Posted: May 8th, 2013 | By: Lisa Snedeker
Wake Forest Law Professor Beth Hopkins has written a chapter in a new textbook, “Trauma and Resilience in American Indian and African American Southern History.”
Hopkins’ chapter, “The Making of an African-American Family,” was published on April 30, 2013, in Anthony Parent’s and Ulrike Wiethaus’ new textbook which outlines the historic struggles in the south.
“The chapter chronicles the story of the survival of my mother’s family during the depression, the determination of my grandfather who was the father of eight children and who walked 20 miles a day to work to keep his family from starving, and the family’s daily struggles which led to a gradual emergence into a successful middle class African-American family,” Hopkins explained.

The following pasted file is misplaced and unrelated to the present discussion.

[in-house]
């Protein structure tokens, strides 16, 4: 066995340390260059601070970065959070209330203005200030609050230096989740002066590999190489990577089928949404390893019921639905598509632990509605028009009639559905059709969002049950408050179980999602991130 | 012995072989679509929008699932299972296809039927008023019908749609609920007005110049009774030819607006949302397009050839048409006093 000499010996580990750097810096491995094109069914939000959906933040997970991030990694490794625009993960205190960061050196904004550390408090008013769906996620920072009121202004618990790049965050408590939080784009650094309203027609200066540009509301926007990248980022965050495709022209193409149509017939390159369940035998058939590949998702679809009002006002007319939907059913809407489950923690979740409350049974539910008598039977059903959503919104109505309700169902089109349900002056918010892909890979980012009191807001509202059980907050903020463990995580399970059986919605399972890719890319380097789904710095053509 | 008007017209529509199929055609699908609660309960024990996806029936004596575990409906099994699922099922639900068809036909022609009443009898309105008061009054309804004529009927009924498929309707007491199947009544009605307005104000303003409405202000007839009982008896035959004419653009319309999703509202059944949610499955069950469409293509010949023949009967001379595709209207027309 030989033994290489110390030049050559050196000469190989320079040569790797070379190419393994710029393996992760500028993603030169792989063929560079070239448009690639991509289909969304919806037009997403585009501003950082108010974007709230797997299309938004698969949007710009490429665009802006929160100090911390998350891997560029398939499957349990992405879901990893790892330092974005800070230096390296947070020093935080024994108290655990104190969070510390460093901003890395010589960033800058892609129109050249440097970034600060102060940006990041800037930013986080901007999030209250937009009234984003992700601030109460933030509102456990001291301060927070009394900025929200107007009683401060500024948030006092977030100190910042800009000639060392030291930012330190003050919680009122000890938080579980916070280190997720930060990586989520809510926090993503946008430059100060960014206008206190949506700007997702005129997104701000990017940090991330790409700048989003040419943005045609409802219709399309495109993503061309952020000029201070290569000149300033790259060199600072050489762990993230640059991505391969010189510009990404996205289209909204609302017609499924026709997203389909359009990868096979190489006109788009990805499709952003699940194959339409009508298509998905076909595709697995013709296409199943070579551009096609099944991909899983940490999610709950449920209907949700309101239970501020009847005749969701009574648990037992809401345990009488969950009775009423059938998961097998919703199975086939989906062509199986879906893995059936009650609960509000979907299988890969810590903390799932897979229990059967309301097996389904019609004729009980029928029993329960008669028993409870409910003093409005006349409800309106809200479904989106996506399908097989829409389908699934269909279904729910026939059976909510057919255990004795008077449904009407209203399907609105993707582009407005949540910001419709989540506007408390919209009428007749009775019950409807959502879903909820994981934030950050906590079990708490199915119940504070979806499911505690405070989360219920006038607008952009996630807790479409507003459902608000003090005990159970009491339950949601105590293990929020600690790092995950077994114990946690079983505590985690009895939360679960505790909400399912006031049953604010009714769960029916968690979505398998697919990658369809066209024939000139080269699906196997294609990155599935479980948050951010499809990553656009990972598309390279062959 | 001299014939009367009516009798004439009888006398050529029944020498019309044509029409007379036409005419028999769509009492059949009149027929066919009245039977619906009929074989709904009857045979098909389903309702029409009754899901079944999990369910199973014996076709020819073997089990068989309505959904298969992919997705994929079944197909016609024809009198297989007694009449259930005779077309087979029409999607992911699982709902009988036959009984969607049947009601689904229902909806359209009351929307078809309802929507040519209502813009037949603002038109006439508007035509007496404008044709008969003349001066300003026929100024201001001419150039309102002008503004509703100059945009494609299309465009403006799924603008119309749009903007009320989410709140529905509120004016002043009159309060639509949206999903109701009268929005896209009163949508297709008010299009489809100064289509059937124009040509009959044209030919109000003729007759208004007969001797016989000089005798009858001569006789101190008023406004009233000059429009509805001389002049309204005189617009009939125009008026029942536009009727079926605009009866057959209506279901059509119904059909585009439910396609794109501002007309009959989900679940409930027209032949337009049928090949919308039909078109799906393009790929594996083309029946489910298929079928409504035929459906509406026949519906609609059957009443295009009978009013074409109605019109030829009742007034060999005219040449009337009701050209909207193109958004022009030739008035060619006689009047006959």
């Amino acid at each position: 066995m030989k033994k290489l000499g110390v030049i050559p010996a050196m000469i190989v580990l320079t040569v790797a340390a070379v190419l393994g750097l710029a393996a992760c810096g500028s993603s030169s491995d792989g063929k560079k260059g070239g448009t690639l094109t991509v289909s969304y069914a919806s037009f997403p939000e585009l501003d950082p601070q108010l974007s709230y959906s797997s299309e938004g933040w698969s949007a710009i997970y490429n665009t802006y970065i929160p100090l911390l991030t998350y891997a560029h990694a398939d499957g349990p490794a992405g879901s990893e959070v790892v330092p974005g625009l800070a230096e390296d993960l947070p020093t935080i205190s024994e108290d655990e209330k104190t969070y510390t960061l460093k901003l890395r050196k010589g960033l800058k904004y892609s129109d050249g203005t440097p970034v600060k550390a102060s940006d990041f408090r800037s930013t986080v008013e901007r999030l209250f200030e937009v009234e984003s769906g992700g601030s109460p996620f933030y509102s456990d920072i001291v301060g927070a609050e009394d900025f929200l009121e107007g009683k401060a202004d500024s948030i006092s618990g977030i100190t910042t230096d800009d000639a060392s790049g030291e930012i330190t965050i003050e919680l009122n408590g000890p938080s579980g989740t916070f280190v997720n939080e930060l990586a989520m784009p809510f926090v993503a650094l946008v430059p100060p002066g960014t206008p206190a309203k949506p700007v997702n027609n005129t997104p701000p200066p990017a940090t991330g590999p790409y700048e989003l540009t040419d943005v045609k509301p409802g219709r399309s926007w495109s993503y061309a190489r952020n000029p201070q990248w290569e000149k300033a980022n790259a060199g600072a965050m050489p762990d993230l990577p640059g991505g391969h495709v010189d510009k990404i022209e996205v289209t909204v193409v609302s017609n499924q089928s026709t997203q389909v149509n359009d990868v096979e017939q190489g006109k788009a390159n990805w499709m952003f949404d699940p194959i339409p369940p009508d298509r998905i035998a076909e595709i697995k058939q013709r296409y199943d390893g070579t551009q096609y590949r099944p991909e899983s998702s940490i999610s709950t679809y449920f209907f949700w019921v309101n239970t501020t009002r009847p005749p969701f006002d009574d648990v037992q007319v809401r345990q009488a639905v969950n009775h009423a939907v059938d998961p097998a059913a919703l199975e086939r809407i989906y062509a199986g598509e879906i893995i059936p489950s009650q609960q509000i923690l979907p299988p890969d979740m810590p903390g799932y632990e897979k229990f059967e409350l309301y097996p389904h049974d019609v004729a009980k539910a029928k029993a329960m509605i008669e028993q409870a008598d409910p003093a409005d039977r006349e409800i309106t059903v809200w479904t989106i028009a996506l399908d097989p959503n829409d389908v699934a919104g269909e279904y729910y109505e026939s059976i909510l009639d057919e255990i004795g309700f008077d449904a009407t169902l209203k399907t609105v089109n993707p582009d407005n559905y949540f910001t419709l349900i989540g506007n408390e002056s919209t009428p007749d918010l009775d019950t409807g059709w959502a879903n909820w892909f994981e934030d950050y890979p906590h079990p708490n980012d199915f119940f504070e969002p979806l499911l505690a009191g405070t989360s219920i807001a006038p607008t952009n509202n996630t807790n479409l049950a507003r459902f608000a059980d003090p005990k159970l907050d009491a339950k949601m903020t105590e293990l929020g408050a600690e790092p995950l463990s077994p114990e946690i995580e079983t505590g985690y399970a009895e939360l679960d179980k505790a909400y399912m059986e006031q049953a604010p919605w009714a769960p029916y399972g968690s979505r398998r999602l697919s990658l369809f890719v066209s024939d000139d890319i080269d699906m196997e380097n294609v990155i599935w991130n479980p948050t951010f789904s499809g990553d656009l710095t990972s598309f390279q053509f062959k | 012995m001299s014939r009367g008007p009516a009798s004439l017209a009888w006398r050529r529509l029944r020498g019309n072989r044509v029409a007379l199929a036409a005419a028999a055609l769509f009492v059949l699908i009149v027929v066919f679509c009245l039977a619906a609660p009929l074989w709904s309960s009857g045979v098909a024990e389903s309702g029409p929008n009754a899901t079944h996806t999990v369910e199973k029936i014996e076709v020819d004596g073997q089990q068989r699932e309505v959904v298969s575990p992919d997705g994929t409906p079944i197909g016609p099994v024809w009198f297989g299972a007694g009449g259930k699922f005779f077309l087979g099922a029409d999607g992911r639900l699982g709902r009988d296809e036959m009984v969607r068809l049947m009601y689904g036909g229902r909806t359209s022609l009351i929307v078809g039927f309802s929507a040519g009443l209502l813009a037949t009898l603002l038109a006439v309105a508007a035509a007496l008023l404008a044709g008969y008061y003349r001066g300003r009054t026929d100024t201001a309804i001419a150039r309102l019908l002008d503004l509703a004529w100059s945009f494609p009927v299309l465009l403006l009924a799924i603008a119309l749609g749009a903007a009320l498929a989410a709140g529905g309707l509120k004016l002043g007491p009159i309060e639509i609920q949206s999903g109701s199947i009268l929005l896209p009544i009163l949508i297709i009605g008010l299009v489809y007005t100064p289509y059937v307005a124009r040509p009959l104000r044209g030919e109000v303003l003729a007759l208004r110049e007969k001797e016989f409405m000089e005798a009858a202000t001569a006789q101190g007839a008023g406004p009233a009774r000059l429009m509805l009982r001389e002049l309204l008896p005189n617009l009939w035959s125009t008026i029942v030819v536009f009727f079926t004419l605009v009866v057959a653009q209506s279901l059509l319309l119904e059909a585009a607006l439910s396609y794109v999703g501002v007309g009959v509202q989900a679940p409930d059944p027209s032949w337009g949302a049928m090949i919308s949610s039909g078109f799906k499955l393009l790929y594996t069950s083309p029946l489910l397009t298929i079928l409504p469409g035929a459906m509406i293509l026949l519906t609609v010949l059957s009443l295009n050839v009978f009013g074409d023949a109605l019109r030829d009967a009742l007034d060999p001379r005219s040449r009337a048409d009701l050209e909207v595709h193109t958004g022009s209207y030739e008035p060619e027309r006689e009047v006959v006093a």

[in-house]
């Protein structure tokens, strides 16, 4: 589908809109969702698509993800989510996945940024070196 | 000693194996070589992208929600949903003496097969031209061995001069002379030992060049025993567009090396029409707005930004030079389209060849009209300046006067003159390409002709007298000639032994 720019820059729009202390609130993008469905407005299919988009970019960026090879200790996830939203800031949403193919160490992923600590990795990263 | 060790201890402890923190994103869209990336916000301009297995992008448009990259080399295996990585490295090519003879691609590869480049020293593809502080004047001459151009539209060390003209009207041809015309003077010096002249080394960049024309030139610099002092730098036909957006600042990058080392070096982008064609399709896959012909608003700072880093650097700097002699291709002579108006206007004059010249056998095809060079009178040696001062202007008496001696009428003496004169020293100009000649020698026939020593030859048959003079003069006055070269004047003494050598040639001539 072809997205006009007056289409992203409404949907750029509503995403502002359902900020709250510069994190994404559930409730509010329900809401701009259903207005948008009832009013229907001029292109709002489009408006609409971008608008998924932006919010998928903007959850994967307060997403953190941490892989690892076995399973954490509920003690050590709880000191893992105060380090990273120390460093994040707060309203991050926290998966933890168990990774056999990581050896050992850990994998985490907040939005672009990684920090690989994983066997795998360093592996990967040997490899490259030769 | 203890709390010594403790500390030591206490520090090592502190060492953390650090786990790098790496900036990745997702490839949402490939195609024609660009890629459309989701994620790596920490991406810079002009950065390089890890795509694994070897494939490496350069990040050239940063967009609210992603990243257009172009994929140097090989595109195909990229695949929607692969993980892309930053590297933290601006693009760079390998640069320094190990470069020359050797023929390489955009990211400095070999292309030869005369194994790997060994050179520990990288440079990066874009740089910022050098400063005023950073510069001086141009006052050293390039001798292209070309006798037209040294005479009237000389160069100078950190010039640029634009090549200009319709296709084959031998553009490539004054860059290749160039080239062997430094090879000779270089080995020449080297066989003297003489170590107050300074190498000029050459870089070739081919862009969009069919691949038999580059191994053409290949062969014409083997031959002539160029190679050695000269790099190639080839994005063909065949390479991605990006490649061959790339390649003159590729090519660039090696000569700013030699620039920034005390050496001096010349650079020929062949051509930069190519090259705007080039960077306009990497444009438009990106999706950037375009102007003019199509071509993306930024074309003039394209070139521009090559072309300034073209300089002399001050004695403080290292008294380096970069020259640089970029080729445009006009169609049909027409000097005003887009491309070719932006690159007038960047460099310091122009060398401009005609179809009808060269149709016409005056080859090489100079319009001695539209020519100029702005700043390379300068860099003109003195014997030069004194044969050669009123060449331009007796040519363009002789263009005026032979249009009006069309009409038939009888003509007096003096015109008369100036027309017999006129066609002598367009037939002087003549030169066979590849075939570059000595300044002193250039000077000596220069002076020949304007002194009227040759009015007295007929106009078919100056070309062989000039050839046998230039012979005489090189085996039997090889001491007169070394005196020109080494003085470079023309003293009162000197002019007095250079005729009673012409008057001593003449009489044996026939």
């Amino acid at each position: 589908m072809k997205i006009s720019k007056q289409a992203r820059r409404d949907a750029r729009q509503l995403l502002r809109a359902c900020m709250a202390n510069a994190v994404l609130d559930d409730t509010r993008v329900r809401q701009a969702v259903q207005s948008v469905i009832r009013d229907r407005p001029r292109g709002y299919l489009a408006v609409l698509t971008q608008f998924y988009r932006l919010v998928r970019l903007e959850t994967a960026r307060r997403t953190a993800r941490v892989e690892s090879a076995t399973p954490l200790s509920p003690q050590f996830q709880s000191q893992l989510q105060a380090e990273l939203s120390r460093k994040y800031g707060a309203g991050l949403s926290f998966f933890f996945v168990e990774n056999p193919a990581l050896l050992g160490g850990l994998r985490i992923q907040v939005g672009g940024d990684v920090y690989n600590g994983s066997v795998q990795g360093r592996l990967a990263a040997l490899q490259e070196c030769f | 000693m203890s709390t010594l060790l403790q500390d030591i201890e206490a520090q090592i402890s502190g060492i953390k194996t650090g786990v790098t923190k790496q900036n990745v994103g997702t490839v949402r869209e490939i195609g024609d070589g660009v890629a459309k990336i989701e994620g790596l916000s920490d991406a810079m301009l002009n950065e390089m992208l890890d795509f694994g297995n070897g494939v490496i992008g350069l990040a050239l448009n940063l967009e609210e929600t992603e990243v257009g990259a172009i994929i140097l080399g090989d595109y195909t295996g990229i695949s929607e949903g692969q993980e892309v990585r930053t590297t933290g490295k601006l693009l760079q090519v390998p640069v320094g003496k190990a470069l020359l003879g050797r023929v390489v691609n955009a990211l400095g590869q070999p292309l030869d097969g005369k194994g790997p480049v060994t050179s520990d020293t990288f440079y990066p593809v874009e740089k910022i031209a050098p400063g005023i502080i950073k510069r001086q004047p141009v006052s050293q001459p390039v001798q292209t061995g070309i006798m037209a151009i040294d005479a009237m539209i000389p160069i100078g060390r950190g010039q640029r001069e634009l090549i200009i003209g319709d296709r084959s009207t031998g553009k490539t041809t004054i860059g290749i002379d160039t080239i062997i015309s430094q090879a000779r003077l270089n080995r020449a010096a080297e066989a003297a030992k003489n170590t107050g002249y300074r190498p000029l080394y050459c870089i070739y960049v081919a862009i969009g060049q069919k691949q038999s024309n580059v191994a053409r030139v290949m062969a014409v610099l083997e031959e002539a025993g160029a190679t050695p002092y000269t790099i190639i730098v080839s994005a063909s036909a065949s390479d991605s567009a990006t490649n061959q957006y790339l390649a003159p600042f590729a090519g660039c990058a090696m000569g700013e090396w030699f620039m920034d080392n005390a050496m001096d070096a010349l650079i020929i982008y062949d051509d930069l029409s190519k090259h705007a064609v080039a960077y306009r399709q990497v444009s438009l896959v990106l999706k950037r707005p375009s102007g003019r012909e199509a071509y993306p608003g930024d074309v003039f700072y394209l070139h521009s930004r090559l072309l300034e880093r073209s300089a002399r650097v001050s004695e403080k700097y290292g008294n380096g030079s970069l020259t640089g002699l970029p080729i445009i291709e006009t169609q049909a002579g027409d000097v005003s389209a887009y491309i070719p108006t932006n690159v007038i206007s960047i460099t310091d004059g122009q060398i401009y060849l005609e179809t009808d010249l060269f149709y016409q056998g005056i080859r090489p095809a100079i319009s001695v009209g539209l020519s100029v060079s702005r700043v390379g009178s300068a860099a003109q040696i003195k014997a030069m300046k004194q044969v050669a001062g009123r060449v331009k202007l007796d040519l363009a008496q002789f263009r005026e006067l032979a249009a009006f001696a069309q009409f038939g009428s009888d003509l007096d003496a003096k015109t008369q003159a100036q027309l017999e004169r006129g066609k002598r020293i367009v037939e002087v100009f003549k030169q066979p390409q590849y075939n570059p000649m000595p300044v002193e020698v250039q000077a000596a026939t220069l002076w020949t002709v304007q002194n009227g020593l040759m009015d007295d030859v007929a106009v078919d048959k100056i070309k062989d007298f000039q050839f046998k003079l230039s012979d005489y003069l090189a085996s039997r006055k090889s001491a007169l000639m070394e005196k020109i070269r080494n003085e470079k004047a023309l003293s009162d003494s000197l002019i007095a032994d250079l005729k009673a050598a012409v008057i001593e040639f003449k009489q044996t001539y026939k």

Hopkins serves as the director of outreach for the law school. Her broad legal experience includes serving as an Assistant United States Attorney in Virginia and Louisiana, an Assistant Attorney General in the Commonwealth of Virginia, an attorney providing legal assistance to various units of Wake Forest University, and an associate in a private law firm.
Hopkins has taught courses for the Wake Forest History Department and the American Ethnic Studies Program as well as a course in Business Drafting for the law school.
The book is now available for purchase on Amazon.